Did I mention that we change our menu every week? That’s crazy. Once you get to know your menu, it’s off to another country. We said goodbye to Asian and hello Central and South American cuisine…aka Latin.
Hello coffee bar! Yippee, I was assigned to the bar on our first day of service. I loved it. The bar is responsible to get water and iced tea set up for the servers to serve to guests. We don’t serve drip coffee so it’s either a French press or Cappuccino, Latte or Mocha. If you haven’t tried French press coffee, you must. It’s way better than drip.
I finally got to use the Cimballi Bistro. Come to papa! She was pretty easy to operate. Just get the correct amount of grounds and tamp down, the machine does the rest. That was the first time I used a commercial steamer. Soooo much power. I’ll be looking forward to this station again.
I managed to escape service on Wednesday but I wasn’t so lucky on Friday. Oh crap, I gotta learn the menu. Ok, it’s Latin so it should be easy. Like I said earlier, I won’t spend much time on the food as I will be writing about it when I’m I am doing the kitchen part of the course. I’m writing about service here. Serving a 5+ course meal plus having to enter all courses into POS system and dealing with tables coming in and leaving can be a little stressful as it is. Enter tinfoilduck, because of a lack of vision in one eye, I have a depth perception problem. Water service, wine service and general service stresses me out because I just don’t know where the glass or table is unless I make contact. Not a good idea when pouring wine from a bottle to a glass. Not to mention balancing tall items on serving trays…..
…..like this 14″ tall Grilled Shrimp Martini. Get a few of these wobbly numbers on a serving tray with a somewhat unstable plantain spike and it caused me much grief for the day. It was pretty busy on top of all that stress so I can honestly say that I was still flustered from service till around 6:00pm or when the dark beer kicked in. Oh Lord, please don’t make me serve for another few days.
It was a pretty busy week. Lots of reading and assignments for my food science class. We had to log onto the Mayo Clinic website and located their Healthy Food Pyramid Tool and calculate our personal calorie needs based on age, weight, height, sex and activity level. We then had to come up with a days menu based on these numbers. First, my daily calorie intake requirement is 2400 calories. I never figured that out before. We then were told how many servings of fats, proteins, carbohydrates, fruit and vegetables are needed to fuel 2400 calories. It was very interesting because it turned out that I was eating pretty much for my required needs. It was also interesting to note that portion amounts are really small. For example, a serving of a banana is 1 small or 1/2 large…what? 1 serving of a pancake is 1 4″ baby. No way. A serving for me is 4!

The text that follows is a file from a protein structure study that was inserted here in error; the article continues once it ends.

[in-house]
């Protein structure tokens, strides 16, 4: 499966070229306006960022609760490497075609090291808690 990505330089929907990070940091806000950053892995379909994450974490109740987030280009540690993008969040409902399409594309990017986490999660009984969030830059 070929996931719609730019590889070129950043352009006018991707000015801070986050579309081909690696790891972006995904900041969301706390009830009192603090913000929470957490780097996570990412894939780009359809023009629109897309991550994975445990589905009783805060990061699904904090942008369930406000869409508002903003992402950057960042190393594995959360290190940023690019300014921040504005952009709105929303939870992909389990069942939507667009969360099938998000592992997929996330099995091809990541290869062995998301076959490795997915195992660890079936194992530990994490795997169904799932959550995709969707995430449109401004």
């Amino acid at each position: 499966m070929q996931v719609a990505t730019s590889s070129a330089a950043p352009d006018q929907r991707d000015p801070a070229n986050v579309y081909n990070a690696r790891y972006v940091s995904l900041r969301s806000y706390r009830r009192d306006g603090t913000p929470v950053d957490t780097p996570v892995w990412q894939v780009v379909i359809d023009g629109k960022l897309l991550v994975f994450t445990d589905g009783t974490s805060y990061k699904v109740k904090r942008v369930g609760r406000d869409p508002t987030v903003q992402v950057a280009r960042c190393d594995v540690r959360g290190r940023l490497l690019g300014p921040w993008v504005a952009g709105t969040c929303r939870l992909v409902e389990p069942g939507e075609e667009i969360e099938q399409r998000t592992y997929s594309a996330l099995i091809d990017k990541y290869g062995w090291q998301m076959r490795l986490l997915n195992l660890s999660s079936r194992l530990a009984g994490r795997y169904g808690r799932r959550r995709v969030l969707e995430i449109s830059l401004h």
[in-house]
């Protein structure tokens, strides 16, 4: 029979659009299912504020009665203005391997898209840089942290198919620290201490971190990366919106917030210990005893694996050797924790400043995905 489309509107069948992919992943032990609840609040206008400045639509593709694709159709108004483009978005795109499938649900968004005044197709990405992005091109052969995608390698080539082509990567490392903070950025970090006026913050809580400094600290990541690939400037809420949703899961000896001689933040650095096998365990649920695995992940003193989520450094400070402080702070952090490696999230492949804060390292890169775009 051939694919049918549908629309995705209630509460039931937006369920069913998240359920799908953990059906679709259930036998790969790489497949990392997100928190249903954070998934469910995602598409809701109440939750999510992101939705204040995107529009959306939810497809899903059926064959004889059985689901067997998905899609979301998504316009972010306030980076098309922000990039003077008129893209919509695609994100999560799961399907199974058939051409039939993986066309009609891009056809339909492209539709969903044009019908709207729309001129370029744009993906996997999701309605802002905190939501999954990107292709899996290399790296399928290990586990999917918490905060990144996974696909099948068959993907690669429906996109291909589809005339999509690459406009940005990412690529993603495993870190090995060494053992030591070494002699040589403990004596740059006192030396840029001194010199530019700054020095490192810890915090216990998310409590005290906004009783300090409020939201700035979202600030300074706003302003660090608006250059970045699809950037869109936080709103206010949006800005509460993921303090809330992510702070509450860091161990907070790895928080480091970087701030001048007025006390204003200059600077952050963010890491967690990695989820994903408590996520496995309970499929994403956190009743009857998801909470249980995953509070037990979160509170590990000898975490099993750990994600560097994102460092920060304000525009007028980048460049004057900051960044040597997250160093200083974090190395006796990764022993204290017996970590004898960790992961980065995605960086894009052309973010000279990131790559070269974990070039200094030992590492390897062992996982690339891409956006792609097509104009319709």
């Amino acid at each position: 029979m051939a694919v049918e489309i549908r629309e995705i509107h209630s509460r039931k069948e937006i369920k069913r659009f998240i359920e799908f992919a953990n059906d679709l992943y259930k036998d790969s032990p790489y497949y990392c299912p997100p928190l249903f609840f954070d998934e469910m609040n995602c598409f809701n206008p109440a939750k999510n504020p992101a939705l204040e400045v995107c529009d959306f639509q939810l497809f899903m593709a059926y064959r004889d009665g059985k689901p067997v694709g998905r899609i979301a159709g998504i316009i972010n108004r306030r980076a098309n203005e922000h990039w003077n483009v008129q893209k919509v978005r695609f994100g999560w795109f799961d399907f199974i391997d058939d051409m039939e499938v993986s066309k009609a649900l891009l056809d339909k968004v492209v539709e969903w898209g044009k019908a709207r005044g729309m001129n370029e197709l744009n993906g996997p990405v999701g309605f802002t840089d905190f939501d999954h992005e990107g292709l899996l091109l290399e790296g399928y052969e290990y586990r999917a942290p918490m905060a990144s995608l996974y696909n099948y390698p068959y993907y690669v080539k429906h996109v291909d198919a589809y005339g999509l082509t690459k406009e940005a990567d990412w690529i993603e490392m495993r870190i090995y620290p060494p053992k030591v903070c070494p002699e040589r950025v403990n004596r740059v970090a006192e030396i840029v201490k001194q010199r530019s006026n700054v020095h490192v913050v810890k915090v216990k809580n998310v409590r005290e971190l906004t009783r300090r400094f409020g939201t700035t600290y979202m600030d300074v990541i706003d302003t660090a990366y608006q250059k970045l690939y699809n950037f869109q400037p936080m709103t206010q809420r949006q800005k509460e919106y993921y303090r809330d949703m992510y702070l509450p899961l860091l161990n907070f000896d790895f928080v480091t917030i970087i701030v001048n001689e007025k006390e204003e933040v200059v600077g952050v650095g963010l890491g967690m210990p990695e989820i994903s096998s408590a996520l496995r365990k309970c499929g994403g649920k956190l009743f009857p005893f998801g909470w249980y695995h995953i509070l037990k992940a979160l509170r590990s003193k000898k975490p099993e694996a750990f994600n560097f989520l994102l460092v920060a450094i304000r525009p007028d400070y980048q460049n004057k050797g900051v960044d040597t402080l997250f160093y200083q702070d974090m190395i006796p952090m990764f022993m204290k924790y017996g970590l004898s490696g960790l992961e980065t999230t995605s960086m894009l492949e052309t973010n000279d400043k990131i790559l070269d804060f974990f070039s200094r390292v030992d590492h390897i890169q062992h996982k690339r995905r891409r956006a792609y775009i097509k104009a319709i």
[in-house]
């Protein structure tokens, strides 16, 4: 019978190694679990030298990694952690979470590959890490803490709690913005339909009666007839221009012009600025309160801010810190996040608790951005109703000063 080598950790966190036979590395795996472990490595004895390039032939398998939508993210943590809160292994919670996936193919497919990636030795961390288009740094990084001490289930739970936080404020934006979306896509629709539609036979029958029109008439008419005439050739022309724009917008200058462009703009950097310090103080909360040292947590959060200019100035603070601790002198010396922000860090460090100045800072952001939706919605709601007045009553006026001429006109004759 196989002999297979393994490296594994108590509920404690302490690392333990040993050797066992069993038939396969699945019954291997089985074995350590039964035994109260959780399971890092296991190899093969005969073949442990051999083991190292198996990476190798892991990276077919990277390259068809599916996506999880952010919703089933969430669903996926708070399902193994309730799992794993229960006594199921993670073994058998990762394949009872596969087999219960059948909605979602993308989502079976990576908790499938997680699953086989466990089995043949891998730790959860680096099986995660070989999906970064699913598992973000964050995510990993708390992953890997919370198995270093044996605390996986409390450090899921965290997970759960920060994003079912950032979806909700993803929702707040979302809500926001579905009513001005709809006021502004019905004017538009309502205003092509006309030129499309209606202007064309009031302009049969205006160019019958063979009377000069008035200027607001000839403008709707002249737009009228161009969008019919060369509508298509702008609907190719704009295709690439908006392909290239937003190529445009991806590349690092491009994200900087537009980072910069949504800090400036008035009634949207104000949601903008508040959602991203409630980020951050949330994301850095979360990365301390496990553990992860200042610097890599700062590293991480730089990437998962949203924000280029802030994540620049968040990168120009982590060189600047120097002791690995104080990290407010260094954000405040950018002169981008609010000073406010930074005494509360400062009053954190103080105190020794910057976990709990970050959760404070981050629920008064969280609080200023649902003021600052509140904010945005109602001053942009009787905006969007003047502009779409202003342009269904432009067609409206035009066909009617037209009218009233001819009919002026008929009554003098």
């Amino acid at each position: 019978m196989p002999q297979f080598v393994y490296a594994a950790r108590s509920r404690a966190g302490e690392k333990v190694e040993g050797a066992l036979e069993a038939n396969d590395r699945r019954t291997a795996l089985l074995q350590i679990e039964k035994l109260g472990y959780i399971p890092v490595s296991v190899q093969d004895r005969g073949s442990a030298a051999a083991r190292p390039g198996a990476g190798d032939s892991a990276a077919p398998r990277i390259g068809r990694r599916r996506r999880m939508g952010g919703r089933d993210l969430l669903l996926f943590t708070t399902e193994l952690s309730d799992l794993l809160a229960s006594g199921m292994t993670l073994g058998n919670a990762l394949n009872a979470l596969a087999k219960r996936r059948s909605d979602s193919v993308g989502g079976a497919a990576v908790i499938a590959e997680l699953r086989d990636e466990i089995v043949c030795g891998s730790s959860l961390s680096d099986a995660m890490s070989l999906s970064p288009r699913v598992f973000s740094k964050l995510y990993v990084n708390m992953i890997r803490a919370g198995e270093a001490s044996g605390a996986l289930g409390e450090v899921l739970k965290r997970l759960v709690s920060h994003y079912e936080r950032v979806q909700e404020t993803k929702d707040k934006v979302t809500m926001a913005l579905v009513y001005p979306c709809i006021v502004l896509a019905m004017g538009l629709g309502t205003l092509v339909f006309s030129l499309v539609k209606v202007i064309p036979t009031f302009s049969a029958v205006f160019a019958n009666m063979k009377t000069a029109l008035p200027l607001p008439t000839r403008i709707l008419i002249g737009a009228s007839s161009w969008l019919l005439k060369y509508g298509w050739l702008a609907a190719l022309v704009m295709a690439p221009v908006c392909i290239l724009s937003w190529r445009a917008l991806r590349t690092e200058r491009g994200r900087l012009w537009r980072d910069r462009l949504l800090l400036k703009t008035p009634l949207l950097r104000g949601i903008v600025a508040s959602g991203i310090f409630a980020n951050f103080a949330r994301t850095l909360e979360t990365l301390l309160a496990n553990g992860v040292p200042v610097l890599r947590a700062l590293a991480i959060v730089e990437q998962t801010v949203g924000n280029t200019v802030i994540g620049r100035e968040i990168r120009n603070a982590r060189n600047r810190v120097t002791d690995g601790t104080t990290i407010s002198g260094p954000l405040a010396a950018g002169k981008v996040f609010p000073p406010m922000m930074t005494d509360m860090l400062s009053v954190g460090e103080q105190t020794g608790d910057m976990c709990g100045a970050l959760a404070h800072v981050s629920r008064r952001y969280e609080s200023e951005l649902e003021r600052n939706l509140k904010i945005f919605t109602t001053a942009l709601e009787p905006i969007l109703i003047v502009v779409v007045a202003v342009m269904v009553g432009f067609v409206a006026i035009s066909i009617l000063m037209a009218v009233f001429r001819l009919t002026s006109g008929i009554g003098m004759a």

No, she’s not a nurse. She’s Fannie Farmer. She is considered American culinary royalty. She studied at the Boston Cooking School then stayed on to become their principal. Anyway, she was obsessed with accurate measurements so she labored to standardize measurements removing terms like “a wineglass” of liquid or “a chunk of butter the size of an egg”. She was also a cookbook author. Sales of her books topped 4 million which were unheard of numbers in those days. I write about Fannie Farmer because I saw a program on PBS last night called “Fannies Last Supper”. Cooking show host, Christopher Kimball and his staff put on a 12 course dinner of original recipes from Fannie Farmers cookbooks. It took a year and a half to plan and execute. It was held in a Victorian home in Boston and every menu item was cooked on an old Victorian wood burning stove. It was pretty interesting. One recipe called for boiling a calf’s head to make the stock. Their gel course was made by boiling pig hooves to obtain the gelatin. It was interested to see cuisine of a different era prepared the way it was a hundred or so years ago.
French cuisine next week…Viva Le France!